UAE: Taken to hospital for fever and headache, 12-year-old detected with rare malformation

Don’t dismiss children’s headaches as excuses to miss school, says doctor as kid with chiari malformation undergoes surgery


Sahim Salim

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Published: Thu 20 Jun 2024, 2:49 PM

Last updated: Thu 20 Jun 2024, 11:24 PM

Ahmed (name changed to protect privacy), 12, frequently missed school or went home early due to severe headaches. Along with neck pain and dizziness, he battled chronic aches for nearly two years before a fever helped accurately diagnose his condition. He has now got a new lease of life after undergoing surgery at a Dubai hospital.

“He used to complain of headaches and neck pain, especially on the back side of the neck. When the patient came to me for consultation, the headaches had worsened, and he was developing balance issues. Initially it was thought that this was due to a fever that he had but on detailed evaluation and after an MRI scan of the brain, it was diagnosed that he had a chiari malformation,” Dr Gopalakrishnan CV, consultant neurosurgery & spine surgery, Medcare Orthopaedics and Spine Hospital, told Khaleej Times.

This malformation is a growth abnormality where brain tissue in the lower back of the skull extends into the spinal canal.

With reduced attention span, the 12-year-old was unable to concentrate in school. “The young boy suffered from a series of distressing symptoms, initially misattributed to a viral infection. What began as minor ailments like frequent incessant headaches, fever, and dizziness gradually escalated, culminating in sudden gait ataxia, a type of muscle control loss characterised by limited ability or inability to coordinate normal walking movements.”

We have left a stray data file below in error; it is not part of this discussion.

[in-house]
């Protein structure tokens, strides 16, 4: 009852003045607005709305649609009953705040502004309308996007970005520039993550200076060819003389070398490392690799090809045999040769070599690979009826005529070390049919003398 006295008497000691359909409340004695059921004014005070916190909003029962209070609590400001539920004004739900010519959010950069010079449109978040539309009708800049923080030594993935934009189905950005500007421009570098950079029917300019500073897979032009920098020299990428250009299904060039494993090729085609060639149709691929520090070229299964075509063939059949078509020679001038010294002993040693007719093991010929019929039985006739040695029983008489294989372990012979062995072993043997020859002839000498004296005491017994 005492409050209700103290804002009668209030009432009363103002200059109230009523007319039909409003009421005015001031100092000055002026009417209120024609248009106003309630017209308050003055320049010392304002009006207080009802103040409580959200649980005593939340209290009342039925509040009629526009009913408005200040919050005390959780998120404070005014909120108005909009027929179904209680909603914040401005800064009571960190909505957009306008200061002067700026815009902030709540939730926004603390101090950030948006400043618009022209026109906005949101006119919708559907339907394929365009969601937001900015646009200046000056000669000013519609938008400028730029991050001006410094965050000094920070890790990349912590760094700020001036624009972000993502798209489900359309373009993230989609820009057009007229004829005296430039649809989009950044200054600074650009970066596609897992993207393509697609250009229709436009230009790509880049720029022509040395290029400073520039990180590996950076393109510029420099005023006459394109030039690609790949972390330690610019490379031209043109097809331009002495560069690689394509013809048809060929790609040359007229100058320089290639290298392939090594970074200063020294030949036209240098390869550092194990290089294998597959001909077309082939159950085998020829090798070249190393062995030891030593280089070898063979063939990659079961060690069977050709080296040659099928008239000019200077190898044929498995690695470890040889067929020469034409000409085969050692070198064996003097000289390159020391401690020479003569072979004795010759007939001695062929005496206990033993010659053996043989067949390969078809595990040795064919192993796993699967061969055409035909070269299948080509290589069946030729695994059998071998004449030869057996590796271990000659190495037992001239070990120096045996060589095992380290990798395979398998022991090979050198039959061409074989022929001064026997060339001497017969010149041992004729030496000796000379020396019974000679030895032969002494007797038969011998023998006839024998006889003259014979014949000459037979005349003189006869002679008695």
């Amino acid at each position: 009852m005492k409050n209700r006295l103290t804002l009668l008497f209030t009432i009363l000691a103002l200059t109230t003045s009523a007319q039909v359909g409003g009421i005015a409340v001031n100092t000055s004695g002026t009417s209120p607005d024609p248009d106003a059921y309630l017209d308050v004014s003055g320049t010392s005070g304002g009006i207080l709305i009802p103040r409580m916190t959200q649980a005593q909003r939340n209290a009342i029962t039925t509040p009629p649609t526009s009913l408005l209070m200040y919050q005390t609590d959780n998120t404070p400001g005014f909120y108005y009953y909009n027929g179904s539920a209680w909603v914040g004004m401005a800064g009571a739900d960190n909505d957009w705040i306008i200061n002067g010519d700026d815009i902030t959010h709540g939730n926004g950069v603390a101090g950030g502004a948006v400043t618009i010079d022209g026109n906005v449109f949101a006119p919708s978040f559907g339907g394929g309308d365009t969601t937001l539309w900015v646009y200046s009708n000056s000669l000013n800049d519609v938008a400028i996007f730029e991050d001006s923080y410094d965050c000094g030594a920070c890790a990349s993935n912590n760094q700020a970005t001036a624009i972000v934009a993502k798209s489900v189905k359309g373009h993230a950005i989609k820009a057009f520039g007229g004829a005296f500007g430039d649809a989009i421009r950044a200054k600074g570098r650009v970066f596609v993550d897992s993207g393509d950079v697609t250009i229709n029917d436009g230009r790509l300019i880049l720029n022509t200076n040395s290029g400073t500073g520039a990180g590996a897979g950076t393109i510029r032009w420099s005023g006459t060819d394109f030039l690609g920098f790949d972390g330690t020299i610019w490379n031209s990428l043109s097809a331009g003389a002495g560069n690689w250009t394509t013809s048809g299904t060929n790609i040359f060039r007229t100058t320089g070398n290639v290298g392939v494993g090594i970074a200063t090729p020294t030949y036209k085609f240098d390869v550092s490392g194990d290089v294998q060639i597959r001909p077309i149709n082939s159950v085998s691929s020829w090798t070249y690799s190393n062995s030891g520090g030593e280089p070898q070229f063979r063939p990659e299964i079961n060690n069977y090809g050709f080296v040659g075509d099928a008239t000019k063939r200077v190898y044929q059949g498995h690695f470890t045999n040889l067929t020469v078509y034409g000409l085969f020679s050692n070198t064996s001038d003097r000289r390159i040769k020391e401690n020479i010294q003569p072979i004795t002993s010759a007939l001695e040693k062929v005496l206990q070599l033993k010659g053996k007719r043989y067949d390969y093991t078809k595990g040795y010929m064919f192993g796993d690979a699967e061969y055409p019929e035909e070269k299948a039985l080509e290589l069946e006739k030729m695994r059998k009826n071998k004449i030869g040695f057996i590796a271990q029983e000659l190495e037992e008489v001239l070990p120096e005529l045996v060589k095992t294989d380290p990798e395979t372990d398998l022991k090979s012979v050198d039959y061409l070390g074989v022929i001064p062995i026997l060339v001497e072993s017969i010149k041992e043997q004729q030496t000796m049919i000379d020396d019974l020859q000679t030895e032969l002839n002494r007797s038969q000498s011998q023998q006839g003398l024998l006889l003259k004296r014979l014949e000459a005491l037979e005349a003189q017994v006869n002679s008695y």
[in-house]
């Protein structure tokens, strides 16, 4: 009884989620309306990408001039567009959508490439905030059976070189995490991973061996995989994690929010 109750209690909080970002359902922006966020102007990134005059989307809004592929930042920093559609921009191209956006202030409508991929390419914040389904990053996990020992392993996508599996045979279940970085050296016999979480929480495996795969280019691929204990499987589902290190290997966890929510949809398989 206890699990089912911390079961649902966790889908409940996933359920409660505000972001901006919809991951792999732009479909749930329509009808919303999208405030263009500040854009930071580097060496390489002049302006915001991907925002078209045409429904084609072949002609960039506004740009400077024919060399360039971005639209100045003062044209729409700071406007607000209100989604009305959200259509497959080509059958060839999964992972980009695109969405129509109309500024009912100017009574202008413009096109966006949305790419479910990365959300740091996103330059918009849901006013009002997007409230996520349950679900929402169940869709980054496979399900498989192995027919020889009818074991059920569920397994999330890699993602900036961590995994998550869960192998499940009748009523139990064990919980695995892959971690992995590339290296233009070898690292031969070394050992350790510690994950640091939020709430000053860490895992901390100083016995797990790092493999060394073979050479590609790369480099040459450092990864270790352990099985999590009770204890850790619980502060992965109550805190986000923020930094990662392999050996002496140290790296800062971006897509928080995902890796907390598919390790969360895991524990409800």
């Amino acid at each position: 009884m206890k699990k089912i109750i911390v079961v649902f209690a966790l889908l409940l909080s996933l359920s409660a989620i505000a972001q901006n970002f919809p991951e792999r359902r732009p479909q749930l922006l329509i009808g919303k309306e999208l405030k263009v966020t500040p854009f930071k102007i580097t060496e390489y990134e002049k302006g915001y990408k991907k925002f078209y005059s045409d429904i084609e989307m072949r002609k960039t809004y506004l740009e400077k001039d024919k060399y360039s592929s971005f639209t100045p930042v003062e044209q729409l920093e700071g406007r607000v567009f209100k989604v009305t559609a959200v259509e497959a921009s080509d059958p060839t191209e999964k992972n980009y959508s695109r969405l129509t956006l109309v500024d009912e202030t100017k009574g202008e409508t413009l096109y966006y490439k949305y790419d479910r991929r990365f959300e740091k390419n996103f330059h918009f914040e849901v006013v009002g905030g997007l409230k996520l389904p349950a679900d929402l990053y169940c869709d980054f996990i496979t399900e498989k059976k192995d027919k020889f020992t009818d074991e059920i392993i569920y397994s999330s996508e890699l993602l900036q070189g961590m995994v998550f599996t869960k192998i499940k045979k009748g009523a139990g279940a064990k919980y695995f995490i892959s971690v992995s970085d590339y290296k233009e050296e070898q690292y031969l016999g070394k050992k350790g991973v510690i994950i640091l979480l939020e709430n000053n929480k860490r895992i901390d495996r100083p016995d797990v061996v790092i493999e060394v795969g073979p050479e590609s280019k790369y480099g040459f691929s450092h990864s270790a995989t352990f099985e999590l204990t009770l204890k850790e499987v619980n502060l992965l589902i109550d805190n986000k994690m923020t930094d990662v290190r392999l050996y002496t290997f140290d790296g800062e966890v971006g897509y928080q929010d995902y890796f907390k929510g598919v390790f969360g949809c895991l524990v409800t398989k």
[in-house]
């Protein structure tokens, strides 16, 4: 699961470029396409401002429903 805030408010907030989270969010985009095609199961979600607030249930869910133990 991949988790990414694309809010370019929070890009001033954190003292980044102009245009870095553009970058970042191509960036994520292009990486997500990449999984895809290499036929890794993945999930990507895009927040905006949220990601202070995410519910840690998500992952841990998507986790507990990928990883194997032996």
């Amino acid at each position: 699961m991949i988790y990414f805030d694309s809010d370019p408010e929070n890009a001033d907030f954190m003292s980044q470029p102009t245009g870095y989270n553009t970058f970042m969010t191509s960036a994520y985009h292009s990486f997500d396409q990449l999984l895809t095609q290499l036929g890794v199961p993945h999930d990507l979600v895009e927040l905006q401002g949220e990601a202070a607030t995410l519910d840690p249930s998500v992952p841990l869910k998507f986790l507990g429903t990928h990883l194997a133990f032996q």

Medcare Orthopaedics and Spine Hospital team performing surgery
Medcare Orthopaedics and Spine Hospital team performing surgery

He underwent a decompression surgery, which involved removing pieces of bone from the base of the skull and the top of the spine to relieve the compression.

“Under general anaesthesia, the surgery involved a careful incision at the back of the patient's head to access the base of the skull. A small portion of the bone was delicately removed, covering of the brain was opened to excise any tight bands and a layer of scalp tissue was used as a patch to increase the volume and relieve the compression on the brain,” said the doctor.

Dr Gopalakrishnan CV
Dr Gopalakrishnan CV

After the surgery, the boy’s condition has significantly improved. “His headaches have come down both in frequency and as well as in intensity,” said Dr Gopalakrishnan.

Had his condition not been detected, Ahmed would have found it difficult to play sports or undertake any physical activities. Even walking would have become difficult, with a tendency to fall.

The expert advised parents to not dismiss their children’s headaches as excuses to miss school.

Chiari malformation often goes undetected until adulthood. “This condition, although present in childhood, usually remains undiscovered … The exact cause of chiari malformations is unknown. Many cases are thought to be the result of part of the skull not being large enough to accommodate the back of the brain.

“The unique circumstances of this case that led to early detection allowed for timely intervention, offering our young patient a chance at a better quality of life."


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